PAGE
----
· Use available tools and services to be proactive in monitoring your building. Use a building automation system, if available, to monitor your building and consider remote monitoring to give you reports of problems before they escalate.
· Monitor facilities to ensure that no warm, stagnant water is present as it can provide an environment conducive to the growth of problematic microbes such asLegionella, the cause of Legionnaire’s Disease.
· Monitor areas including cooling towers, pooled water on roofs, or clogged drains that can harbor unhealthy contaminants that can be introduced into the building and circulated by the air distribution systems into the occupied spaces.
· One simple upgrade facilities can implement is to replace air filter types with a higher efficiency filter. As filter efficiency increases, typically their resistance to air flow also increases. Always check to be sure the fan system can handle the resistance being imposed by the filters and other components in the system. Also, select replacement filters based on the specific particles you intend to collect. Viral droplets or droplet nuclei of influenza, for instance, are very small but are typically surrounded by a mucus shell making them much larger and easier to remove.
· It is necessary to re-evaluate how and when filters should be changed. Rather than via a simple schedule, it may be more prudent to measure the pressure drop through filter banks and set up basic performance metrics to determine the best model for filter changes.
· Simple measures are the first line of defense. Technicians should wear cut-resistant gloves when performing filter changes or basic maintenance to air dampers and commonly exposed system components. Also, properly fit respirators to ensure that the risk of exposure while working above the ceiling or in poorly ventilated areas is minimized.
· A common service and maintenance procedure is to verify correct outside air intake dampers settings and operation. Trane recommends that most commercial spaces operate at a slightly positive pressure relative to the outdoors to reduce the likelihood of contaminants infiltrating into the occupied areas.
· Check and validate restroom and other critical area exhaust fans to assure that they are removing contaminants from the building before they become mixed with the indoor air. Perform preventive maintenance on small exhaust fans to ensure they have not accumulated dirt, reducing their effectiveness.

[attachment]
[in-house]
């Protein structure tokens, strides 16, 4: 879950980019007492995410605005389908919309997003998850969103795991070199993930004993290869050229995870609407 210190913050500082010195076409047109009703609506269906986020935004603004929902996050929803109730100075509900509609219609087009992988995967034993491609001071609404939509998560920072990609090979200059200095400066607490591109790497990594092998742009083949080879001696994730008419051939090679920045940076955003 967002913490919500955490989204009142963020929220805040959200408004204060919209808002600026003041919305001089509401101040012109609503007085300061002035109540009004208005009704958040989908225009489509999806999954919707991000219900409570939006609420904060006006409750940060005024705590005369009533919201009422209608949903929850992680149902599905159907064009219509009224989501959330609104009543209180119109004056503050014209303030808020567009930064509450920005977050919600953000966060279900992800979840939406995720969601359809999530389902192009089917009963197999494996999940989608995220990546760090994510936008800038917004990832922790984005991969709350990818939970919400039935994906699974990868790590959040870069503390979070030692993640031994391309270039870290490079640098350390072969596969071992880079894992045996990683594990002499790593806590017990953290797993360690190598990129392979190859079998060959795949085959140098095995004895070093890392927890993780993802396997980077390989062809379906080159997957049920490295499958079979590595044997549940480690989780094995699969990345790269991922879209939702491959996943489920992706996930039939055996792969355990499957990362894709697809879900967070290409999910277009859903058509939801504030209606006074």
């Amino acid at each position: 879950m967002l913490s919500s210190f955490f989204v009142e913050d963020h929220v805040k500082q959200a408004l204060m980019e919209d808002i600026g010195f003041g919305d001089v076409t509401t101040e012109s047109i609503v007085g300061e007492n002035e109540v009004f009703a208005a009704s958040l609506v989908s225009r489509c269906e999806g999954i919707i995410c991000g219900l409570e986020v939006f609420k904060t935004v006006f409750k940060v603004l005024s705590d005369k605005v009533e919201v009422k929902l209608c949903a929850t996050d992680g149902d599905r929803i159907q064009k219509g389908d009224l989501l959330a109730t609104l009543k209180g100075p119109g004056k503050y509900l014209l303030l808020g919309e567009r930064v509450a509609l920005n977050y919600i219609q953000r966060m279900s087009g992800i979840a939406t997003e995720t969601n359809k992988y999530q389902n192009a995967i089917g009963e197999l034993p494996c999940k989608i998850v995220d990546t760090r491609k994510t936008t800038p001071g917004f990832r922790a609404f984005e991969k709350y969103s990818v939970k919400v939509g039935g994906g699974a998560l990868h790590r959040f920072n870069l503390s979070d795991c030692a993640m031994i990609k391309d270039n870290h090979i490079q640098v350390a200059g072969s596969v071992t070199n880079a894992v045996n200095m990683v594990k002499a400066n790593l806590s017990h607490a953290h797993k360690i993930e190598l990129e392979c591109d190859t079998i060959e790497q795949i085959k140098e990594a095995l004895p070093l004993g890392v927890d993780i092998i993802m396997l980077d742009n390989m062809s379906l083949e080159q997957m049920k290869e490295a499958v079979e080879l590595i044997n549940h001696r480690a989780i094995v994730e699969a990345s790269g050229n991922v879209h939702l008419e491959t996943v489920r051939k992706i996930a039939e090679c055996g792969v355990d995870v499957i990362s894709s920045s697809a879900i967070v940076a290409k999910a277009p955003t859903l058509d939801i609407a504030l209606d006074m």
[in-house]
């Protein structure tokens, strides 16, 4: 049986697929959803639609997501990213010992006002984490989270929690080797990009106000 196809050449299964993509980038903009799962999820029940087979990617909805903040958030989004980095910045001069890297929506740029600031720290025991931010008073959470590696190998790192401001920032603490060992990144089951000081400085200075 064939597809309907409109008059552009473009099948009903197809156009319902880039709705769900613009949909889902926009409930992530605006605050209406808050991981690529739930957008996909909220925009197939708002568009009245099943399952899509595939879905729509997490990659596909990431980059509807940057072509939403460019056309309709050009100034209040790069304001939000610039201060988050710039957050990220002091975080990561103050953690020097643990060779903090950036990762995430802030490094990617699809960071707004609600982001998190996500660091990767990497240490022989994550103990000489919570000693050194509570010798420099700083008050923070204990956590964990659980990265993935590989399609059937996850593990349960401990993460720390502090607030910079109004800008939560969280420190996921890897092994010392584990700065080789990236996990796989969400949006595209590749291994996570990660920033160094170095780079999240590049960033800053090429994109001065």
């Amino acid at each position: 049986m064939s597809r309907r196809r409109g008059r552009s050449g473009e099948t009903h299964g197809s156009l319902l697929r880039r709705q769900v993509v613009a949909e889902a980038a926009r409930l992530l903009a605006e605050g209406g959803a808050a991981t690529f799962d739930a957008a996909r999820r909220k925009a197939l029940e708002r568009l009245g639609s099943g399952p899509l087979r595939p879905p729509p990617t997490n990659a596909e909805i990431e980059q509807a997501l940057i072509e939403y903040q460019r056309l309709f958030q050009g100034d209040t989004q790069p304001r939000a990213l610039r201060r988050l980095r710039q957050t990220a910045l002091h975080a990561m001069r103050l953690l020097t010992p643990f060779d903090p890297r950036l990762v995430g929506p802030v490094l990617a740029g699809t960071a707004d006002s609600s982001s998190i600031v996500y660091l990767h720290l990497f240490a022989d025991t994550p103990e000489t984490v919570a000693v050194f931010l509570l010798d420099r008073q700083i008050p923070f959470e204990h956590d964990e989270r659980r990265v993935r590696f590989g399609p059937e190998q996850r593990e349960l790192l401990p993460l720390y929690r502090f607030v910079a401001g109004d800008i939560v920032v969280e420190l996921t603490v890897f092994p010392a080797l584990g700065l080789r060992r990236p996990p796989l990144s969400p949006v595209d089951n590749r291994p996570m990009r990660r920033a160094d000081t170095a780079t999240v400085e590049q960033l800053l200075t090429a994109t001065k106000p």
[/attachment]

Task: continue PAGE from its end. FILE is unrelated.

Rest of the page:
· Provide staff with basic training and increase overall awareness about the risks of influenza exposure, the likely ways to contract the virus and the preventative measures that have been proven to work. Access details on the US Centers For Disease Control website (CDC - Seasonal Influenza - 2010-2011 Flu Season, link at bottom). In addition to increasing reducing exposure to other harmful airborne particles, conduct formal safety training of staff technicians and subcontract workers to reduce risk of injury while conducting maintenance on your building mechanical systems.
· As determined by the CDC, direct contact is the most common pathway for the spread of disease. Communicate influenza safety tips and precautions to all building departments – especially those whose primary function includes occupancy of guests, visitors and the general public.
· Encourage handwashing among all staff. If possible, add hand cleaner and hand sanitizer supplies at air handler locations, equipment controls, railings and access doors.
There are many resources to provide details and more complete planning recommendations including:
· IFMA Foundation’s Pandemic Preparedness Manual (http://www.ifmafoundation.org/pandemic.pdf).
· The Center for Disease Control and Prevention (www.cdc.gov).
· The Federal Emergency Management Agency (www.fema.org).
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